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TrashCon’s waste management technology is a step towards India’s ‘zero waste’ goal

Deepak G Pawar

With growing urbanisation, the issue of solid waste management is becoming grimmer. Is the mere announcement of the ‘Swachh Bharat Mission’ enough to deal with the situation? Nivedha RM, founder of TrashCon, a Bengaluru-based start-up, thinks it isn’t. “To attend the goal of ‘zero waste’, micro-level waste segregation and management is necessary,” she explains.

To achieve the same, TrashCon came up with a micro-level waste segregator which is economical, easy-to-maintain and provides a real-time solution compared with existing options in the market. The R&D for the machine started back in 2016 but the company launched the product only in August 2017. The start-up received a grant of Rs.10lakh from the Karnataka government for being one of the 100 innovative start-ups in the state. The company has also received Rs.15 lakh funding from IIM Bangalore and Rs.15 lakh from Shell India.

Under the existing system across India’s municipal corporations, garbage is taken to the waste processing plants and after segregation, it is sent to the wet waste and dry waste management centres. The processed waste is finally disposed in landfills. Since the whole process is centralised, there’s no monitoring at each phase.

Meanwhile, TrashCon makes it all happen at one place. The waste is put into a preliminary hopper that takes it through a pre-sorting process. The conveyor sorts waste of all kind — clothes, metals and low-quality plastic, which is then shredded. The shredded waste is then converted into non-biodegradable waste that is collected in a disengagement zone. The entire process takes about 40 seconds and requires only one operator.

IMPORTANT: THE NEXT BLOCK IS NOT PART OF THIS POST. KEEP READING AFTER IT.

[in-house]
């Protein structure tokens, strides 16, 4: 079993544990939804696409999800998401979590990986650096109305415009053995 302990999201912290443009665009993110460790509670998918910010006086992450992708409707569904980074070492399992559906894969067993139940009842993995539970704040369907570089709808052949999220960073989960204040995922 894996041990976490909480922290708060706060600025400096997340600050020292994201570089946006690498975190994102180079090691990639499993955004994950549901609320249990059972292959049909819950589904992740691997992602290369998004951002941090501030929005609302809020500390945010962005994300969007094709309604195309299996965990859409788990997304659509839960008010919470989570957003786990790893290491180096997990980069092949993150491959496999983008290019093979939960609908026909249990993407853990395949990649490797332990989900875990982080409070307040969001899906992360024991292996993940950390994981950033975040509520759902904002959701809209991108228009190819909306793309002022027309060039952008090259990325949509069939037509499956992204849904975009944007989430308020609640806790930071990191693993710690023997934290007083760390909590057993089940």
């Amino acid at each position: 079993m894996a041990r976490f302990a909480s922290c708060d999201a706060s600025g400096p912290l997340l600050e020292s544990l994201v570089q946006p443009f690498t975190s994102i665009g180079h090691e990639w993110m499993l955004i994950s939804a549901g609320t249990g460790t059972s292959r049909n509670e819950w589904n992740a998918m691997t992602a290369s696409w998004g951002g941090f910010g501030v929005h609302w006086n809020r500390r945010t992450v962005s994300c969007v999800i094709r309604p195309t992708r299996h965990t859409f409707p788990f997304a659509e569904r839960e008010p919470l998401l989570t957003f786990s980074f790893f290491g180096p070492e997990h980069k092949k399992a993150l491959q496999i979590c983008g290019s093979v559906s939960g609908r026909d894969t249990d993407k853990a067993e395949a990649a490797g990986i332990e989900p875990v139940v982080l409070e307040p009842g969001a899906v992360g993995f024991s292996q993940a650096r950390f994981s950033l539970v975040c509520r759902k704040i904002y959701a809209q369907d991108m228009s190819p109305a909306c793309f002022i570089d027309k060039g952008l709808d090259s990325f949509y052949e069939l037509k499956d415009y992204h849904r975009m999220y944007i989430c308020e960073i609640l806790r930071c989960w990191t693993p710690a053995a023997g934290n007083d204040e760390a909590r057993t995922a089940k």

Though the idea looked good on paper, Nivedha realised what was wrong, soon after installing the pilot plant in Bengaluru. Initially, TrashCon’s machine used to get overloaded and jammed once in three days whenever municipal workers would put in a lot of trash. So the start-up standardised the trash flow. No matter how much dump one puts in, the machine would take only as much as it can handle. Increased moisture content in the waste after rain also caused the machine’s air blow to be ineffective. So, the company came up with a product that can deal with all the waste, regardless of the moisture content. The machine, which requires a three-phase power supply, is also aiming to reduce electricity from 7HP to 5HP, with help from Shell India.

The cost of TrashCon’s machine varies from Rs.5 lakh for a 500-kg capacity machine to Rs.25 lakh for 10-tonne capacity. There is a sharp contrast in prices, seeing that the machine used by the municipal corporation costs Rs.1.25 crore for a 1-tonne machine. According to Nivedha, the machine is easy to assemble, as required.

The start-up hopes to receive about Rs. 13 crore in the second round of funding in September. It has received orders for four machines so far that should be installed by the end of February.

TrashCon is also in talks with the municipal corporations of Bengaluru, Tiruppur and Erode. Besides, TrashCon is also ready to offer the machine on lease to residential complexes for Rs.80 per house per month. With an ambitious target to sell around 35 machines at an average cost of Rs.15 lakh by the end of FY19, the company’s projected revenue target is Rs.5 crore. India still has a long road ahead to completely modernise its traditional waste management systems, but Nivedha’s efforts are the much-needed small steps towards a cleaner environment.